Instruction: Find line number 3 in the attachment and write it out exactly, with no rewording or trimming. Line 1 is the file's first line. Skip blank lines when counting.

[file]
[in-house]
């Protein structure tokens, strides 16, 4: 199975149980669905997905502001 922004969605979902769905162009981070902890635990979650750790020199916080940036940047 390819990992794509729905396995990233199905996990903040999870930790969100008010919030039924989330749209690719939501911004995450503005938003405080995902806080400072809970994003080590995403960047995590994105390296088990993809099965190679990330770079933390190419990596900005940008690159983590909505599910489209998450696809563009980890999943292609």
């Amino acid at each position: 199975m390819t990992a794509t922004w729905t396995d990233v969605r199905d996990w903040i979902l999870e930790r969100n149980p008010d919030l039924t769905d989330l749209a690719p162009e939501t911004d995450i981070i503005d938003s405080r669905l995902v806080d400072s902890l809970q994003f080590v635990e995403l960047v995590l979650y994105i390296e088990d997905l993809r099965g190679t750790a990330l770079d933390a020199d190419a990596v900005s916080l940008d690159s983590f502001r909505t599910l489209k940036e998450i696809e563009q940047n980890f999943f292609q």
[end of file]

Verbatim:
């Amino acid at each position: 199975m390819t990992a794509t922004w729905t396995d990233v969605r199905d996990w903040i979902l999870e930790r969100n149980p008010d919030l039924t769905d989330l749209a690719p162009e939501t911004d995450i981070i503005d938003s405080r669905l995902v806080d400072s902890l809970q994003f080590v635990e995403l960047v995590l979650y994105i390296e088990d997905l993809r099965g190679t750790a990330l770079d933390a020199d190419a990596v900005s916080l940008d690159s983590f502001r909505t599910l489209k940036e998450i696809e563009q940047n980890f999943f292609q």